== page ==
I have a dilemma. And a dream come true.
I love college basketball. And have since I was a little kid. When Indiana beat Michael Jordan and North Carolina in the 1984 NCAA Tournament, my older sisters thought I had lost my wits when I ran outside, in the dark at night, and sprinted up and down the street because I was so distressed.
I was 14 years old at the time, and my dad and I had Final Four tickets, and I was already a huge North Carolina fan. (I fell in love with Michael Jordan when he hit the game-winning shot in the 1982 championship.) We “won” them in a lottery and, given we lived in Idaho, big sporting events don’t come around often. Or ever. This Final Four in Seattle would be as close as I would ever get to see the ultimate dream of seeing my beloved Tar Heels play in person. (We went anyway and saw Georgetown beat Houston in the Kingdome.)
A few years earlier, there was chatter around the local basketball circles about a player at Gonzaga that “we had to see.” His name was John Stockton, and he turned out to be one of the 50 greatest players in NBA history. Gonzaga basketball, at the time, didn’t mean anything to anyone. But Stockton changed that and had people talking. A few years later I attended a basketball camp at Central Valley High School, and Stockton made a guest appearance and the coach running the camp offered $20 to anyone who could stay within arms-length of him full court. What a joke. One player fell down. He was amazing.
I followed my two older sisters, uncles, aunts, nieces, nephews and cousins to Gonzaga for my college education. My freshman year I ran the music at the basketball games while a friend of mine went home to Portland on Christmas break. That was the state of the program: Bring a CD player from your dorm room and spin some discs for a half-empty gym.
Years later, I moved across the country - sight unseen - to Chapel Hill, N.C. to attend grad school at UNC. I had a journalism degree from Gonzaga and UNC has one of the best journalism schools in the country, but everyone who knew me assumed I just went there to watch basketball. Which was pretty accurate.
I went to every home game at UNC for two years. I stood outside the Dean Dome at 6:00 a.m. with my coffee tumbler with all the undergrads who were still drinking from the night before to get a wristband to sit in the student section. I went to road games at N.C. State, Wake Forest, and Virginia. I was a Tar Heel, through and through.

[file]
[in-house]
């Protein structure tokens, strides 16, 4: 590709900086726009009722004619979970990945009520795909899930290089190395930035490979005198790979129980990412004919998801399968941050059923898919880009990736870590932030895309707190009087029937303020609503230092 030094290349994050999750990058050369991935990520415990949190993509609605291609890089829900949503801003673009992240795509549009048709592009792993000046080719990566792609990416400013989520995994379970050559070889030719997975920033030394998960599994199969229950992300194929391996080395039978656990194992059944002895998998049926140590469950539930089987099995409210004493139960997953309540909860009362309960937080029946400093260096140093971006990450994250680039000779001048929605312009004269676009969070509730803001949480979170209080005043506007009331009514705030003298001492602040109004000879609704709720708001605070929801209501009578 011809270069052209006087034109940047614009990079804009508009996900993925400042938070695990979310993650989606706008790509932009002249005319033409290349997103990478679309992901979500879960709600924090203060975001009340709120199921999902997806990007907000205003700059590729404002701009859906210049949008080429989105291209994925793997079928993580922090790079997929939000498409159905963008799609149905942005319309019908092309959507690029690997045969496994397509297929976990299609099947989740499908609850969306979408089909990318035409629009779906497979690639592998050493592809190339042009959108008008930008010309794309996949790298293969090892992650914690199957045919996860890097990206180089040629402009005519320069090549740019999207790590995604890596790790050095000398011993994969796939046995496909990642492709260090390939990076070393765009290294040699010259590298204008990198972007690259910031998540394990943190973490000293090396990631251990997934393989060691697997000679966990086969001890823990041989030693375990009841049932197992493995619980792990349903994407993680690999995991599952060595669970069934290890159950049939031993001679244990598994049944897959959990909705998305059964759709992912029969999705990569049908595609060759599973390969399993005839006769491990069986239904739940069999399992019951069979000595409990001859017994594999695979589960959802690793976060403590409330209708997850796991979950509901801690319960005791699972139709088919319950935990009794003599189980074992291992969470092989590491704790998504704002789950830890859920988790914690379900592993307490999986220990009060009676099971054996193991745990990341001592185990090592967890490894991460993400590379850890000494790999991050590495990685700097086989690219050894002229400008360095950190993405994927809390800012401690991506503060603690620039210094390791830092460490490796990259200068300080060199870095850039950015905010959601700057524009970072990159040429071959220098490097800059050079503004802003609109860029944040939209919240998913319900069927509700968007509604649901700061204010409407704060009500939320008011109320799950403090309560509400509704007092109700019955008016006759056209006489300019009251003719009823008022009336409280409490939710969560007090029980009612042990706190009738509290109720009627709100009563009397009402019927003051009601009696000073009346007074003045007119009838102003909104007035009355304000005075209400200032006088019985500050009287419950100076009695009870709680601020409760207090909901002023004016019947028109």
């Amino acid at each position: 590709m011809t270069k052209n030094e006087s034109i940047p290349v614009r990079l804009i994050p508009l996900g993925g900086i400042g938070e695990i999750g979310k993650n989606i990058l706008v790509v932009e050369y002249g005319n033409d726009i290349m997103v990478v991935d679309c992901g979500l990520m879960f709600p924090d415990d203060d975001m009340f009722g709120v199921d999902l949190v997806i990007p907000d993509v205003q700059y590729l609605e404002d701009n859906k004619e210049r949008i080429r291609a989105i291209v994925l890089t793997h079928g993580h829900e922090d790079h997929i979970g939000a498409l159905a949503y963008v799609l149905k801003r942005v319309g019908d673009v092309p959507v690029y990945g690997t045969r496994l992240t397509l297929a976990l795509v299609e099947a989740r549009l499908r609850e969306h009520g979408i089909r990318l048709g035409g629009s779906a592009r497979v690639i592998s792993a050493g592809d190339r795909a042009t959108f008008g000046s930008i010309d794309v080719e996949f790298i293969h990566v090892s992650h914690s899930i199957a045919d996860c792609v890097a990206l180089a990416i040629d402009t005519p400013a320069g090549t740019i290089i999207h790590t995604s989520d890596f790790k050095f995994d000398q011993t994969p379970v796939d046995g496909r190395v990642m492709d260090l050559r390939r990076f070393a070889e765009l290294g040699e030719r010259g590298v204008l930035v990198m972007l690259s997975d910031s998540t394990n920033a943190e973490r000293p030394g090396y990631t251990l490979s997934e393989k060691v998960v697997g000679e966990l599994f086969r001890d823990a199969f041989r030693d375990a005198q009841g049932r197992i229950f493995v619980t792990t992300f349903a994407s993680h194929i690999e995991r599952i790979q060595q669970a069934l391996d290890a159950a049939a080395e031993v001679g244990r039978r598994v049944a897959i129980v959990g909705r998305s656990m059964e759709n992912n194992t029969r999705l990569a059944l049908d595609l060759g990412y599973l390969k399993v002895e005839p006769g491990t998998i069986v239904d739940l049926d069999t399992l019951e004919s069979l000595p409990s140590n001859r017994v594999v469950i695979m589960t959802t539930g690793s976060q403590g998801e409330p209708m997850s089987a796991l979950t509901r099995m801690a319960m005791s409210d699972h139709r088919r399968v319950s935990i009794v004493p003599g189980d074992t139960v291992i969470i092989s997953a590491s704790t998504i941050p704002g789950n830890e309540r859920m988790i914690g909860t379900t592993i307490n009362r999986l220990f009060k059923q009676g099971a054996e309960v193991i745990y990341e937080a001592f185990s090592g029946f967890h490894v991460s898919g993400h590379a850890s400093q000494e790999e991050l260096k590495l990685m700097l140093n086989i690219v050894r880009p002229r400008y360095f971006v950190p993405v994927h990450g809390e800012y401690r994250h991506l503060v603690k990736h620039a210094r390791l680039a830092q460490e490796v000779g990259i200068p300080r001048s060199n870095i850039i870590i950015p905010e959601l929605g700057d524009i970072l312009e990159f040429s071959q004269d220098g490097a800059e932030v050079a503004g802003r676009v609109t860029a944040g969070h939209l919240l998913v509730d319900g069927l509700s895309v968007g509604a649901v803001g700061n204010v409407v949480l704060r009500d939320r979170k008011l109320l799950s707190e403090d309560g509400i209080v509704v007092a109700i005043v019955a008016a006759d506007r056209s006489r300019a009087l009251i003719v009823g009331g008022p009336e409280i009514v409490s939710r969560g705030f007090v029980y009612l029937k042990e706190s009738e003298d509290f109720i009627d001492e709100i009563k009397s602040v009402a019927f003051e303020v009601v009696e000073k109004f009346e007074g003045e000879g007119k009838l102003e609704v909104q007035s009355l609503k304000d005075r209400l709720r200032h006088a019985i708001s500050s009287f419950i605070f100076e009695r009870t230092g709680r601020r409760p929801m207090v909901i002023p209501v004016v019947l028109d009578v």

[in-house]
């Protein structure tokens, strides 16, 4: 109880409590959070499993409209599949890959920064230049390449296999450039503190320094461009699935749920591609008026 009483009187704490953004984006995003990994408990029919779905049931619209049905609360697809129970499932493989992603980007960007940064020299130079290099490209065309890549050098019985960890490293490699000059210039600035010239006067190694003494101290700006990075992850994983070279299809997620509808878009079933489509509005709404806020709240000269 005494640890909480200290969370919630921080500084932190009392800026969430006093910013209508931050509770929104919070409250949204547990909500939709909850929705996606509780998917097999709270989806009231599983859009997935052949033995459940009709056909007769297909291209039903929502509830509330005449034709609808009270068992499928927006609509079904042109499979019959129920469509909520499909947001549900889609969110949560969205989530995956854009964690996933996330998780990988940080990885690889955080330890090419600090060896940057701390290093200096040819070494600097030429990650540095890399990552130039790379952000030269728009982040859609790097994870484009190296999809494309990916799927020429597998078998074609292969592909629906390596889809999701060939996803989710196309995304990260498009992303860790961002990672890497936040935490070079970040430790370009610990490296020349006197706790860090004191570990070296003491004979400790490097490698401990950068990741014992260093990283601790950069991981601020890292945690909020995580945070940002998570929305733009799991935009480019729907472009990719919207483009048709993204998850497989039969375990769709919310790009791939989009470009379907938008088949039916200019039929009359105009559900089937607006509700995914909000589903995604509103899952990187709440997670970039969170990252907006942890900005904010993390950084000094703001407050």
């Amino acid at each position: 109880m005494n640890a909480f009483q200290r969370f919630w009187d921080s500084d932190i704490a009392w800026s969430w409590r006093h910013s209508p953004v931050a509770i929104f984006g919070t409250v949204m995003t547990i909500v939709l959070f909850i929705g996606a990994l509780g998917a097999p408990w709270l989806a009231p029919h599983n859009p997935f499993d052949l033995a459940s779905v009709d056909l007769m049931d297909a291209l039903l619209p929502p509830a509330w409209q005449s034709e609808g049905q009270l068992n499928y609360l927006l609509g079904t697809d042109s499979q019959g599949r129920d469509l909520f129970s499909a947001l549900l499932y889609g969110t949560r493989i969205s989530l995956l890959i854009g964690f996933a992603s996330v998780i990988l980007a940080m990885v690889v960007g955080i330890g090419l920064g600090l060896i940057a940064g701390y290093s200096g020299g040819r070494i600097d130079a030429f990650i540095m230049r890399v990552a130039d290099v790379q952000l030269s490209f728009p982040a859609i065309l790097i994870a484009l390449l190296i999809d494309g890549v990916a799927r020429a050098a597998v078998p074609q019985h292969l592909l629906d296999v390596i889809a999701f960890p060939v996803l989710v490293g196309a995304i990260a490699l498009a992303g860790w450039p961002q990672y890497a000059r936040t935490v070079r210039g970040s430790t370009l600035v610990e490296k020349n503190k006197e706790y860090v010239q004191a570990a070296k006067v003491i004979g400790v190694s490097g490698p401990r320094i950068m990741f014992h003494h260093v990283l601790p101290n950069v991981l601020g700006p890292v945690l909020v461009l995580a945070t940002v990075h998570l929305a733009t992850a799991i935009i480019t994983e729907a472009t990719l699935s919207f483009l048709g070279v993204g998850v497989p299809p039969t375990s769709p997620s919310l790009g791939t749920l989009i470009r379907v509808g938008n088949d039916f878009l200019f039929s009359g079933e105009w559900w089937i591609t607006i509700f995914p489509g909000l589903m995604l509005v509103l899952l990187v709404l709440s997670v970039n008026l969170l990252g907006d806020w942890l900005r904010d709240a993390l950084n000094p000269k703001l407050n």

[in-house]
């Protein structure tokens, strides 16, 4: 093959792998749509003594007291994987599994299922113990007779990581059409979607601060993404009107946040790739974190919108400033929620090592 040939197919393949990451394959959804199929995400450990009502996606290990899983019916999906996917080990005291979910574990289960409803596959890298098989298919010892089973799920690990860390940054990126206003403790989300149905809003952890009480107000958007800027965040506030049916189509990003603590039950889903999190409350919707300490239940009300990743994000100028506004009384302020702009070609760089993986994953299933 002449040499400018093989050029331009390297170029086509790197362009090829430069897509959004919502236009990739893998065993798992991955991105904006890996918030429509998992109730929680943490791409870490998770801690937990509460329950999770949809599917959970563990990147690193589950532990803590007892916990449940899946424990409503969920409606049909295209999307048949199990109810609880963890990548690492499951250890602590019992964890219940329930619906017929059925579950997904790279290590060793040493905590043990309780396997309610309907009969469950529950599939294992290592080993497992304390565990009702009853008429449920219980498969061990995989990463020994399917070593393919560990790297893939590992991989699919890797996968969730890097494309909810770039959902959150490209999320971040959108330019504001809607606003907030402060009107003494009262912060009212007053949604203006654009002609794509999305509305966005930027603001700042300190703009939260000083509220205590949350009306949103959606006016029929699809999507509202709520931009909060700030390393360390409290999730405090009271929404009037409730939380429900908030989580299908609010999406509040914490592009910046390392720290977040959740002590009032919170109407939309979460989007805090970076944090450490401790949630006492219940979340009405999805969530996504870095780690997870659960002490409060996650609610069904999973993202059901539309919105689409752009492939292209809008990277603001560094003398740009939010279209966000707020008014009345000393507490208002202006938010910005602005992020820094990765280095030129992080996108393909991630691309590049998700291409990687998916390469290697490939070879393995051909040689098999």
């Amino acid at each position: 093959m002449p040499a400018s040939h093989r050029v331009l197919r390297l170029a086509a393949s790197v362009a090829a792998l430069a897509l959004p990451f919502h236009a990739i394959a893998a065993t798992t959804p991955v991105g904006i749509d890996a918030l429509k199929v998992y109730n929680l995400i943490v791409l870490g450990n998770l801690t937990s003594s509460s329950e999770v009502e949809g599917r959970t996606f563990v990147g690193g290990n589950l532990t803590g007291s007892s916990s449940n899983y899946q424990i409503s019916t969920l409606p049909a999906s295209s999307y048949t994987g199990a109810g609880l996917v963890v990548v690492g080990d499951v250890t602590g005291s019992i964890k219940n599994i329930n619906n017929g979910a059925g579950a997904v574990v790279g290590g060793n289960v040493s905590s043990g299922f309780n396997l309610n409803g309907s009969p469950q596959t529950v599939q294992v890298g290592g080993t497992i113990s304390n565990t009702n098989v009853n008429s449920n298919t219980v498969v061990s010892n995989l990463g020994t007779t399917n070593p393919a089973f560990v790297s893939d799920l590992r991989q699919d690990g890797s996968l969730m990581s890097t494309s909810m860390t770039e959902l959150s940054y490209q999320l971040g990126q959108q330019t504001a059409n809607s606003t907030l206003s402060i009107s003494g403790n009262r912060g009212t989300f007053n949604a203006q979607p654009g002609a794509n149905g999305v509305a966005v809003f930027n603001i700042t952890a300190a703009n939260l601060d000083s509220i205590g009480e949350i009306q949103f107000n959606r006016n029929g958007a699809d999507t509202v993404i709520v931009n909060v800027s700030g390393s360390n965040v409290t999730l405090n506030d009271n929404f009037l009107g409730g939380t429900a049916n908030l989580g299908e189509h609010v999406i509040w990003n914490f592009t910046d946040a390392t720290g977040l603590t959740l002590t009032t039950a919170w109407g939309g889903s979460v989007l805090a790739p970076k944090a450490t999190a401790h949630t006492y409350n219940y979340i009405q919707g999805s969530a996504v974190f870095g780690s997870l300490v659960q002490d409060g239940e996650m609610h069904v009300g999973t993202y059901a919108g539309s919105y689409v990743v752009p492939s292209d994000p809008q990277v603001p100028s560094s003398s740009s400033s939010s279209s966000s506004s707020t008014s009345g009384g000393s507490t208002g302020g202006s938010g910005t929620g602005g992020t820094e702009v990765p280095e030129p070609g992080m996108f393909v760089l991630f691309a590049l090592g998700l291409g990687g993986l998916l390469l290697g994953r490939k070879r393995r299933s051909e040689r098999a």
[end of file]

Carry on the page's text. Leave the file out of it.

Then something crazy happened: The 1999 Zags.
North Carolina lost to Weber State in the first round of the NCAA tournament in 1999, which was a total aberration. So when it came time for the Sweet 16 games, I went the Carolina Sports Bar on Franklin Street with my Gonzaga Intramural Champions shirt (it was only GU swag I had) and watched Casey Calvary’s famous tip-in with a bar full of Tar Heels who were suddenly Zags fans. They couldn’t believe I had a T-shirt with Gonzaga on it since they had never heard of the school before.
Fast forward to today. The team that will play for the national championship against North Carolina is coached by a guy I played intramural basketball against (he was really good!), his wife who I attended classed with, an athletic director who was my work-study boss and associate AD who I partied with at GU. The university president, Thayne McCulloh, was an RA in my dorm freshman year. This is a family affair.
I have connected with Zags in Phoenix I haven’t seen in 25 years yet we picked up right where we left off. The Gonzaga community is, frankly, unbelievably strong.
The idea that Gonzaga would be a No. 1 seed and be playing North Carolina in a battle of Goliaths was fully preposterous when I attended Gonzaga. The program that coach Mark Few, AD Mike Roth and everyone else has built there is incredible.
So who am I rooting for? I have received texts and emails from around the country asking me this question. It’s pretty easy, though: I’d rather see Gonzaga claim their first national championship than UNC win their sixth. It would be such a huge statement for college basketball for a team outside of the “Power Five” conferences to win the whole thing, which I think is good for the game.
And I just happen to have more “family” with Gonzaga. When in doubt, family wins. But, honestly, I can’t lose today.
Mark Briggs is the Director of Digital Media and Innovation at KING 5. Contact him at firstname.lastname@example.org and follow him on Twitter and Instagram at @markbriggs.
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